snIP/ITs Insights on Canadian Technology and Intellectual Property Law

Monthly Archives: January 2015

Federal Court of Appeal Upholds Lower Court Costs Award of Over $1 Million

Posted in Intellectual Property

On January 14, 2015, the Federal Court of Appeal released its reasons and judgment in Philip Morris Products S.A. v. Marlboro Canada Limited, 2015 FCA 9. The Court dismissed the appeal, finding that Justice de Montigny of the Federal Court made no reviewable error in awarding the respondents over $1 million in legal costs and disbursements. The award amounted to nearly half of the respondents’ actual costs.… Continue Reading

New Year, New Mandatory Breach Reporting

Posted in Data Breach, Privacy

Overview

It is rumoured that Bill 12 that amended the Alberta Health Information Act (“HIA”), passed on May 14, 2014, will come into force this year.  Bill 12 made 3 significant changes to the HIA:

  1. adds mandatory breach notification provisions;
  2. authorizes the Office of the Information and Privacy Commissioner (“OIPC”) to disclose information about a breach in certain situations; and
  3. creates new offences and penalties.

We will discuss these 3 amendments in turn.

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Review of US Patent Claims Construction Gets Canadianized

Posted in Intellectual Property, Patents

On January 20, 2015, the US Supreme Court rendered its precedent-setting decision in Teva[1] that reversed the Federal Circuit’s practice of reviewing all District Court claim constructions de novo on appeal. Instead the Supreme Court found that some decisions are entitled to deference as a consequence of certain factual findings that require Courts of Appeal to apply a “clear error” standard of review, and consequently, bringing the review of US claims constructions methodology more in line with the Canadian approach.… Continue Reading

Canadian Patent Judge Takes a Hard Stand Against Generic CIALIS® (tadalafil)

Posted in Intellectual Property, Patents

On January 7, 2015, Justice de Montigny of the Federal Court released his judgment and reasons in Eli Lilly Canada Inc. v. Mylan Pharmaceuticals ULC, 2015 FC 17, allowing Lilly’s application for an order prohibiting the Minister of Health from issuing a Notice of Compliance to Mylan until the expiry of Canadian Patent No. 2,226,784 (the “‘784 Patent”). The patent relates to Lilly’s successful erectile dysfunction (“ED”) drug CIALIS® (tadalafil).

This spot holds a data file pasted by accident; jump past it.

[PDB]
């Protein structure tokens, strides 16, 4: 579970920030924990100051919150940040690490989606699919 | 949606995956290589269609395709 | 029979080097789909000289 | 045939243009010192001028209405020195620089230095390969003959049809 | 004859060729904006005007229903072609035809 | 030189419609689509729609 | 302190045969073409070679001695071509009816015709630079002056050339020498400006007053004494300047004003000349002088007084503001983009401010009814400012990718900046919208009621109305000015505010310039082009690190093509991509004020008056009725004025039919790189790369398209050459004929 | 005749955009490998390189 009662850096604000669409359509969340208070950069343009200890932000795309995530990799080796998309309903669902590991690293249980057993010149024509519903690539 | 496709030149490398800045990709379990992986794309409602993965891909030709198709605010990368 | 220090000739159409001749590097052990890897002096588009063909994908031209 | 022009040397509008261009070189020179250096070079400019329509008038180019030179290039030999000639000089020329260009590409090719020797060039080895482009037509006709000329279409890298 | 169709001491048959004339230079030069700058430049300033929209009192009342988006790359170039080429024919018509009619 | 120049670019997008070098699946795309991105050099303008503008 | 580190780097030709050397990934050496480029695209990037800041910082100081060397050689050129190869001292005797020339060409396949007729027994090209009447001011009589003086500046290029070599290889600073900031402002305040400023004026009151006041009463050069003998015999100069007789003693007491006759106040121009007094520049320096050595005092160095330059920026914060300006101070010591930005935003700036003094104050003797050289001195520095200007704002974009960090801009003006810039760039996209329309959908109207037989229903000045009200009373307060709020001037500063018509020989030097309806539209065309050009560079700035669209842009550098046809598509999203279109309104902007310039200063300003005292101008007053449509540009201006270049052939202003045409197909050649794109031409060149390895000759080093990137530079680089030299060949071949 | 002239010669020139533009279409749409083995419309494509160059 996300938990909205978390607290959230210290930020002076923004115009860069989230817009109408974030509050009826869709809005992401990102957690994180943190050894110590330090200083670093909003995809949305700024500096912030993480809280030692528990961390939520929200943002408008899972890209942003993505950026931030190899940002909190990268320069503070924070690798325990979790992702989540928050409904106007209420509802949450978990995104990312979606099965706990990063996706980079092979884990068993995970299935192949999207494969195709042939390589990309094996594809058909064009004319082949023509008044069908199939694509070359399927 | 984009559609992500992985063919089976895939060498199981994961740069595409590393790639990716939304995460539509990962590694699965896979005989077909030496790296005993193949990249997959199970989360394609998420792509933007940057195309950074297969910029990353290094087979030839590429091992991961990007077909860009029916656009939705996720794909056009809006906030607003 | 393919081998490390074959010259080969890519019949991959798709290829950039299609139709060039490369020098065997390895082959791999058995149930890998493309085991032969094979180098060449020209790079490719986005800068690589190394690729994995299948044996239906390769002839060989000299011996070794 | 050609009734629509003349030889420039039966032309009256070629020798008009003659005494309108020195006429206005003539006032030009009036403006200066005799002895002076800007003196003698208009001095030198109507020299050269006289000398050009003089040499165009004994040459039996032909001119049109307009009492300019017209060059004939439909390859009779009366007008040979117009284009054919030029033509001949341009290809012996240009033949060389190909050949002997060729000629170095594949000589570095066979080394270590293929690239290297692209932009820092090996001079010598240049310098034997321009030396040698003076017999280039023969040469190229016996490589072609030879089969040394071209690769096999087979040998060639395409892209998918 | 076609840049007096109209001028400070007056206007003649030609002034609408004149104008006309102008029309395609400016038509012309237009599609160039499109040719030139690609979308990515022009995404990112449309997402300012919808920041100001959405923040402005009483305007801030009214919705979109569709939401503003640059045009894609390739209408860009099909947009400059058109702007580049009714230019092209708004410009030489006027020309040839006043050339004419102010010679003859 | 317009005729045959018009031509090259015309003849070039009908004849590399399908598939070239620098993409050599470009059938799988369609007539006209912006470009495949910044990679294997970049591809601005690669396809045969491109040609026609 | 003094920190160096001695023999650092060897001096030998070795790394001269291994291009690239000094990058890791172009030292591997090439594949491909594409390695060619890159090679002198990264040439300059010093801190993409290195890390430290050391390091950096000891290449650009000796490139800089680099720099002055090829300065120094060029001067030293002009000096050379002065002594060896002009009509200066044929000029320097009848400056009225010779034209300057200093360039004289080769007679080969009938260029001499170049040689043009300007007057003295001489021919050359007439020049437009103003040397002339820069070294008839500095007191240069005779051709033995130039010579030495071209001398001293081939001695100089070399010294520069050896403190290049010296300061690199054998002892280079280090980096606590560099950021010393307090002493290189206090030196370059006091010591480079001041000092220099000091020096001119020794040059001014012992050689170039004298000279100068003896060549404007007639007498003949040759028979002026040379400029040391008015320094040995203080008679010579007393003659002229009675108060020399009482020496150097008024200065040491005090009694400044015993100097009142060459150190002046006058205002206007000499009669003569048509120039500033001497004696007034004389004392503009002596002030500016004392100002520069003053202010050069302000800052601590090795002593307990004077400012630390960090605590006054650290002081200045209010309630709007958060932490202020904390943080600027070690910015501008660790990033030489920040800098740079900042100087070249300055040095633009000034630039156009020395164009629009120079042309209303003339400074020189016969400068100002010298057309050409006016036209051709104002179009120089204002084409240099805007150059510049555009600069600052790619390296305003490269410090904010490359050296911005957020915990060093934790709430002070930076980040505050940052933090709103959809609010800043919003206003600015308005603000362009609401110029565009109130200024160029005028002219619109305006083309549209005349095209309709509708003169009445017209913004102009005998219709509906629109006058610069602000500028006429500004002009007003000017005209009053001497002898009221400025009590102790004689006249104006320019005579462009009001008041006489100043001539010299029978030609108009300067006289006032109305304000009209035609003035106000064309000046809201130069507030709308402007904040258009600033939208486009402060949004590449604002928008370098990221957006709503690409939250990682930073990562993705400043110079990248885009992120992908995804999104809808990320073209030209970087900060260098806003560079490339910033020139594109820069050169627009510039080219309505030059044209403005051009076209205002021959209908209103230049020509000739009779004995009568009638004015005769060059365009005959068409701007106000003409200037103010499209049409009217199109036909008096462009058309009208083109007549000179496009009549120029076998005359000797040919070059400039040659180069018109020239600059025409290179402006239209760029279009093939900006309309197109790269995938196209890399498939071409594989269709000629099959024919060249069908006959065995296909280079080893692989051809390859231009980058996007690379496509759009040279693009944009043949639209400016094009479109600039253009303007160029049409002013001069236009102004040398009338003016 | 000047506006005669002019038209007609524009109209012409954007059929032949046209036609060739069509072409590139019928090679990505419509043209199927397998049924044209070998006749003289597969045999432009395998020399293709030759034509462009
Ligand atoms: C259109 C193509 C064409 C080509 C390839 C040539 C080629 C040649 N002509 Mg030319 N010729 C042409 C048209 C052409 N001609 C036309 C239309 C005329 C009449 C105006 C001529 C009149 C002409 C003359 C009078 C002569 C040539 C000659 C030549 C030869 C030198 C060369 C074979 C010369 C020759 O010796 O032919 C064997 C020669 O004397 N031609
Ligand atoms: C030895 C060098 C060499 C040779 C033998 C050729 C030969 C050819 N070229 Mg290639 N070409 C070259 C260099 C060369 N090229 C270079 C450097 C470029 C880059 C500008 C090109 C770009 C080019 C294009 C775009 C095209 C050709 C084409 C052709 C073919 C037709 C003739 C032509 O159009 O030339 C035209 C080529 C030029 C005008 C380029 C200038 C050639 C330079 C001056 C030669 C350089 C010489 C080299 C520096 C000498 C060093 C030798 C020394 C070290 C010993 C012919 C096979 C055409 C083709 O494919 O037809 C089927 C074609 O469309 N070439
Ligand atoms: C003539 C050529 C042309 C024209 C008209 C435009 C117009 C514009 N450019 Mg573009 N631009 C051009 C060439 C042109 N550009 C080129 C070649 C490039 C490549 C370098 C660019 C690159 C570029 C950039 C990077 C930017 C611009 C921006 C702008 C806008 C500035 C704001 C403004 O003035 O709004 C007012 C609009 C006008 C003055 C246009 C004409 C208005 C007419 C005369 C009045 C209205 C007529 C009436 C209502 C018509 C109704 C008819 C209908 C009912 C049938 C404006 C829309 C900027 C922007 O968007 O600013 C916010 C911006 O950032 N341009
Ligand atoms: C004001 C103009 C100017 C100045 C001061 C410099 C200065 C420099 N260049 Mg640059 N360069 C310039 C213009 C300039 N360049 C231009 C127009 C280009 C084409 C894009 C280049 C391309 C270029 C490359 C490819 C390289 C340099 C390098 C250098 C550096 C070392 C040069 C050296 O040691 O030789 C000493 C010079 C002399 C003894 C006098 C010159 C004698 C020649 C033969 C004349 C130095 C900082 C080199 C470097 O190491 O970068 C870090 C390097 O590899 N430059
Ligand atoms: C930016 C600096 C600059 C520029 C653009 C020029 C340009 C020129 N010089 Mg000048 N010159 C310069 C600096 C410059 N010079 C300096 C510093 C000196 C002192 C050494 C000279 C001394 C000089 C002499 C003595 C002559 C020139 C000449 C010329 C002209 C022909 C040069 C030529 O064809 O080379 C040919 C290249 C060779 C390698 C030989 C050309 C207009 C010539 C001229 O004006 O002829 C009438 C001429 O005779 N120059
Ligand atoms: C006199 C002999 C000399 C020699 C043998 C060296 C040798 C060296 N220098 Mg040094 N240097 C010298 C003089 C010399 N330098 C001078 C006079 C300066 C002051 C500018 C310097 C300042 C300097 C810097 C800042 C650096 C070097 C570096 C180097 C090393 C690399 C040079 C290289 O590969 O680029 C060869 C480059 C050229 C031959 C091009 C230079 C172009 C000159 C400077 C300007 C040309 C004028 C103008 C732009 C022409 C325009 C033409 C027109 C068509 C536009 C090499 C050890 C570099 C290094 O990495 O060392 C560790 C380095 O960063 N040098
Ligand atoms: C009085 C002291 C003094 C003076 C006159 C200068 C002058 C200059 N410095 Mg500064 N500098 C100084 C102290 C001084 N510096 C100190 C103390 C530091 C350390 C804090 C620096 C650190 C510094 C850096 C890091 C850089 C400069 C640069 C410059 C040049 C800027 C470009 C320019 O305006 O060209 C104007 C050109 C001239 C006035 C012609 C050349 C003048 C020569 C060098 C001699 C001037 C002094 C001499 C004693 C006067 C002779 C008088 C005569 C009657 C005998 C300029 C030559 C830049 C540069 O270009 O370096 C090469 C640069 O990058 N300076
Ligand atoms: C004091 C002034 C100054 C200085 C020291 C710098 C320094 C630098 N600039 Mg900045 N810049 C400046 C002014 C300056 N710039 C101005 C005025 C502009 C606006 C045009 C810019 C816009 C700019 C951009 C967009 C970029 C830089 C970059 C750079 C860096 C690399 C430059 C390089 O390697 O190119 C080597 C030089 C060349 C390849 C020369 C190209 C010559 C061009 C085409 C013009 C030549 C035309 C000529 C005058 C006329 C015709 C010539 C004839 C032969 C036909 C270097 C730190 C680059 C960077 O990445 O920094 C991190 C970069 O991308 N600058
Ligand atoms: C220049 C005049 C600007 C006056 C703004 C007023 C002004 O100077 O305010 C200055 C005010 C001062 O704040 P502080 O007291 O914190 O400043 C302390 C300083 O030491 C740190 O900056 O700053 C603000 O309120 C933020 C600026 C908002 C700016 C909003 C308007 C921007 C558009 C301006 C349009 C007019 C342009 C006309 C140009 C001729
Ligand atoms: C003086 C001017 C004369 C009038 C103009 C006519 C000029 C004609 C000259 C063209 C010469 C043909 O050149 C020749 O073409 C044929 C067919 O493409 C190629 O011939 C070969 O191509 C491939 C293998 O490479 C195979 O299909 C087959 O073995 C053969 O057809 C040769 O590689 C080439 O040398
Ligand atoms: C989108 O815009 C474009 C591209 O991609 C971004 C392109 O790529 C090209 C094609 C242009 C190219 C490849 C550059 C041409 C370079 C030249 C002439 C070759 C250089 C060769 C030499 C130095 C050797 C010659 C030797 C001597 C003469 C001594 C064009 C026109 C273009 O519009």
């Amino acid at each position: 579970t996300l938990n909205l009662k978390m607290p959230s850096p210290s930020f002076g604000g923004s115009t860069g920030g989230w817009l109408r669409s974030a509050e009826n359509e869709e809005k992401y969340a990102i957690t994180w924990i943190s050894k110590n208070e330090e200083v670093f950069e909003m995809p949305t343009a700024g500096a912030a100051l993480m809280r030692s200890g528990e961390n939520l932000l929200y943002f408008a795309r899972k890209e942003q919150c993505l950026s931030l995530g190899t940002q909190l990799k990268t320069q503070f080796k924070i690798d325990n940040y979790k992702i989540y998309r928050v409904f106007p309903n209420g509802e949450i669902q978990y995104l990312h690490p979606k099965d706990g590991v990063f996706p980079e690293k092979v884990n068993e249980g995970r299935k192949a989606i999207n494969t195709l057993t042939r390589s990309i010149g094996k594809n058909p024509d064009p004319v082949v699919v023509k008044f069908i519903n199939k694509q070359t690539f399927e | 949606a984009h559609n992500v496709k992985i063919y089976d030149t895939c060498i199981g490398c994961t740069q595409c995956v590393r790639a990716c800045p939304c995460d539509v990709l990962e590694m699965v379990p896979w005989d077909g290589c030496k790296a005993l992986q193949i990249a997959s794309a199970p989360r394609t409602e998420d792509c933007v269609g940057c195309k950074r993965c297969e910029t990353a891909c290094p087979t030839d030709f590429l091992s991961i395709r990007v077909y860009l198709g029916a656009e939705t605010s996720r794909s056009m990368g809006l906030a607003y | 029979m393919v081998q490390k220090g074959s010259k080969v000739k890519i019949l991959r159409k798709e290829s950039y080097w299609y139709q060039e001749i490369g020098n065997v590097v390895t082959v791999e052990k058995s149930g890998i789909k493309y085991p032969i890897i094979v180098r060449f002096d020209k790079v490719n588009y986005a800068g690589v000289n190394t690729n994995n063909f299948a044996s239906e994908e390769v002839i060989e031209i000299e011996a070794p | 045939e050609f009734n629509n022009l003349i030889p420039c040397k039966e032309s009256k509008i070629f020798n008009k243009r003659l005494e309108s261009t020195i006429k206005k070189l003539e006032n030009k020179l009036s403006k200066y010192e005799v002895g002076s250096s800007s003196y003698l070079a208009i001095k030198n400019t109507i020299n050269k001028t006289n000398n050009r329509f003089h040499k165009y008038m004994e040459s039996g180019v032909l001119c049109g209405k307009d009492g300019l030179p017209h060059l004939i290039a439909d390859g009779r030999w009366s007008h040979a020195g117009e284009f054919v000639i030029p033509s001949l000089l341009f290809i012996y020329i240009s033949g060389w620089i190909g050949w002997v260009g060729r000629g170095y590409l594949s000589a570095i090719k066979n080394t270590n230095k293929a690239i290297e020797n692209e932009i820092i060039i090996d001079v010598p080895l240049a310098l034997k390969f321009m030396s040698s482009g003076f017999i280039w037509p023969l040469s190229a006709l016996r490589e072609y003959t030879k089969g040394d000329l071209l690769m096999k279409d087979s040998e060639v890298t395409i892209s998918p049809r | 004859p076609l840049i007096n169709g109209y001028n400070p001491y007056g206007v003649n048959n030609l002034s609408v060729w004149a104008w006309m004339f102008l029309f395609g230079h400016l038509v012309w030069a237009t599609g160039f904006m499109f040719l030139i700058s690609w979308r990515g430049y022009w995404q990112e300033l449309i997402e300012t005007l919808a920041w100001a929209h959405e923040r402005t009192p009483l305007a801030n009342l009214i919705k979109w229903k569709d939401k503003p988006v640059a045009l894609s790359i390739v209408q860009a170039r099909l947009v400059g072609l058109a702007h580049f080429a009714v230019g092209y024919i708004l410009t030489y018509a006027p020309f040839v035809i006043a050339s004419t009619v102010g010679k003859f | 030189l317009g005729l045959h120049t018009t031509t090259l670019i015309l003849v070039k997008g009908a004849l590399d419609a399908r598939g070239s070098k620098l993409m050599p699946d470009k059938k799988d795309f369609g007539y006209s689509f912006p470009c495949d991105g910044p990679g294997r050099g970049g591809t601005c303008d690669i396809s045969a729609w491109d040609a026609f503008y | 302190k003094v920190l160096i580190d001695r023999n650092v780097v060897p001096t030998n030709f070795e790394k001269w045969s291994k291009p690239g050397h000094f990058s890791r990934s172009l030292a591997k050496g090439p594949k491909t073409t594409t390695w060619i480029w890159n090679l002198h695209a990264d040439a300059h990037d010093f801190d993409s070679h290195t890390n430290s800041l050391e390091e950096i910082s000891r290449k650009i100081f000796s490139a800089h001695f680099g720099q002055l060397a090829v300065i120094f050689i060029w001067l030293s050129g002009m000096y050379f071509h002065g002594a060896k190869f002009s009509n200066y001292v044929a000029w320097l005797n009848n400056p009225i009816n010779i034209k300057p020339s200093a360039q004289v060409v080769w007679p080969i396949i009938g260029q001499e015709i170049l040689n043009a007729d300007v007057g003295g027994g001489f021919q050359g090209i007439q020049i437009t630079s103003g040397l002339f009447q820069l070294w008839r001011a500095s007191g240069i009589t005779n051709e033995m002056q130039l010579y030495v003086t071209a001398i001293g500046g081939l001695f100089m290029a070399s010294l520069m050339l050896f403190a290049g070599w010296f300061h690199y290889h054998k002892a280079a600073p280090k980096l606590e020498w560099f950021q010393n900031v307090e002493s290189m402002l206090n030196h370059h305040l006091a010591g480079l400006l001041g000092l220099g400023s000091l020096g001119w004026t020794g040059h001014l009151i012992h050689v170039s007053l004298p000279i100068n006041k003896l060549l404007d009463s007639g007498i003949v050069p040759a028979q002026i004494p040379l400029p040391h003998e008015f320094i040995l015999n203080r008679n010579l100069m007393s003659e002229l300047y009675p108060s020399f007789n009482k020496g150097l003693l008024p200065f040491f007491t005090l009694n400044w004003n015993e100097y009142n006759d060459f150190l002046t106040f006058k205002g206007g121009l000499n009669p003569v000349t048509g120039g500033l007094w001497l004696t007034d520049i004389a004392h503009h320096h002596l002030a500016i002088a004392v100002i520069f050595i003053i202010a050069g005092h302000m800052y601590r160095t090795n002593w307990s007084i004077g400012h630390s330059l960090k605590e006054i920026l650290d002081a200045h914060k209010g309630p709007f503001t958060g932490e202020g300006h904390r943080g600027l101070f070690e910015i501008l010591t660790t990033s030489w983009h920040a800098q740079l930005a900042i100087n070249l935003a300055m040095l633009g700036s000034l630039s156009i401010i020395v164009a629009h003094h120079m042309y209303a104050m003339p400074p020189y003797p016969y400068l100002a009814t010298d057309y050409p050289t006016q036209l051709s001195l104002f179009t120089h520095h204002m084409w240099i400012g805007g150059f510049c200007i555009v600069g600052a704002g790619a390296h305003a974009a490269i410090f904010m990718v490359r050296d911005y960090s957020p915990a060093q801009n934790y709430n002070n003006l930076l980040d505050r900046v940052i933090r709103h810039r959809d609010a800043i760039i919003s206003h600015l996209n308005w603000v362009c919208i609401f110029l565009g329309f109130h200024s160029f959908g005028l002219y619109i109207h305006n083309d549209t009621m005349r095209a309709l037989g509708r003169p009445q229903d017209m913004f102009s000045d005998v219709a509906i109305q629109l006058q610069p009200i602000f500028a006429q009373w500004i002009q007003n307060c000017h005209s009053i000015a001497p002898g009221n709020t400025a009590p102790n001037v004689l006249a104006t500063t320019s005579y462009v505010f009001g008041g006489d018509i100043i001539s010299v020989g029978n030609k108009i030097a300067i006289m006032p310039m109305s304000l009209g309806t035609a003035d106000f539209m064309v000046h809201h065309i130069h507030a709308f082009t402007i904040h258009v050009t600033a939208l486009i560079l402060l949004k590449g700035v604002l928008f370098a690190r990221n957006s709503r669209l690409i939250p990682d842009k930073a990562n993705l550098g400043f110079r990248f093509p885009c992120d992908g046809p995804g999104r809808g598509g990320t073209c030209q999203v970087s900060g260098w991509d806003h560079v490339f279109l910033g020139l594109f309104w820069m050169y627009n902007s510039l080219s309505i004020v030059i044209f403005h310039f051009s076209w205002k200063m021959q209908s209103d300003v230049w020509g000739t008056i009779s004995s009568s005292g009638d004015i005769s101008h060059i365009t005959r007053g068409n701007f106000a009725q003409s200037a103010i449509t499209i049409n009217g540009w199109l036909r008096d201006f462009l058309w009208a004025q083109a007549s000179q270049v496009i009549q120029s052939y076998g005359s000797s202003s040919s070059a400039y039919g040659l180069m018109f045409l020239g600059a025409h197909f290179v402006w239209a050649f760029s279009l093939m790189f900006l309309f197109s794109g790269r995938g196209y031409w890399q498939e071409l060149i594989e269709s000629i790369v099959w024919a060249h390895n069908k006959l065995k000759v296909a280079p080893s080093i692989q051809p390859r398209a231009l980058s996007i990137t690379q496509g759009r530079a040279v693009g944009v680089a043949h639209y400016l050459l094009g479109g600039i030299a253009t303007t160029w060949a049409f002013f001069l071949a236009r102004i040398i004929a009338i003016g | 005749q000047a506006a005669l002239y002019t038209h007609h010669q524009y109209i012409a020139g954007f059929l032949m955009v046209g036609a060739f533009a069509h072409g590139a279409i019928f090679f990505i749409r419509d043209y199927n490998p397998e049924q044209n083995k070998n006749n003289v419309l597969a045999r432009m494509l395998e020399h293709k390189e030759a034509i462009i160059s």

The Court found that Mylan’s allegations of invalidity on the basis of lack of utility and obviousness-type double patenting were unjustified. Justice de Montigny’s reasons signal the Court’s … Continue Reading

I Know You Know, Because I Told You So: Effective Notice of Infringement

Posted in Copyright, Intellectual Property

Copyright infringement is normally a factual question – it doesn’t matter whether one intended to copy a substantial part of someone else’s original expression if, in fact, one did so[1] – but there are circumstances where the alleged infringer’s state of mind does matter.  Knowledge is relevant to secondary infringement under s. 27 of the Canadian Copyright Act, or to the assessment of statutory damages under s. 38.1, for example.  Willful infringement may also be relevant to the applicable limitation period, to the assessment of costs or punitive damages, or to piercing the corporate veil.… Continue Reading

Alberta PIPA Amendments: Much Ado About Nothing?

Posted in Privacy

Just in time for the new year, the Alberta’s Personal Information Protection Act (“PIPA”) was amended by Bill 3 which came into force on December 17, 2014.  These amendments were in response to the Supreme Court of Canada decision to struck down PIPA in Alberta (Information and Privacy Commissioner) v United Food and Commercial Workers, Local 401, 2013 SCC 62 (“United Food”) on the basis that it infringed on the union’s freedom of expression.

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New Year, New Border Enforcement Measures in Effect

Posted in Copyright, Intellectual Property, Trade-marks

On December 31, 2014, the Canada Gazette published an order proclaiming into force sections 2, 5 and 6, subsection 7(6) and sections 43, 44 and 60 of the Combating Counterfeit Products Act, c. 32, S.C. 2014, as of January 1, 2015.  The Act itself received Royal Assent on December 9, 2014.

The principal effect of this order is to bring into force new border enforcement measures intended to combat the importation or exportation of trade-mark or copyright-infringing goods.[1]  These measures involve three main features:

  • Prohibitions on importation and exportation of infringing copies or goods[2] under the Copyright
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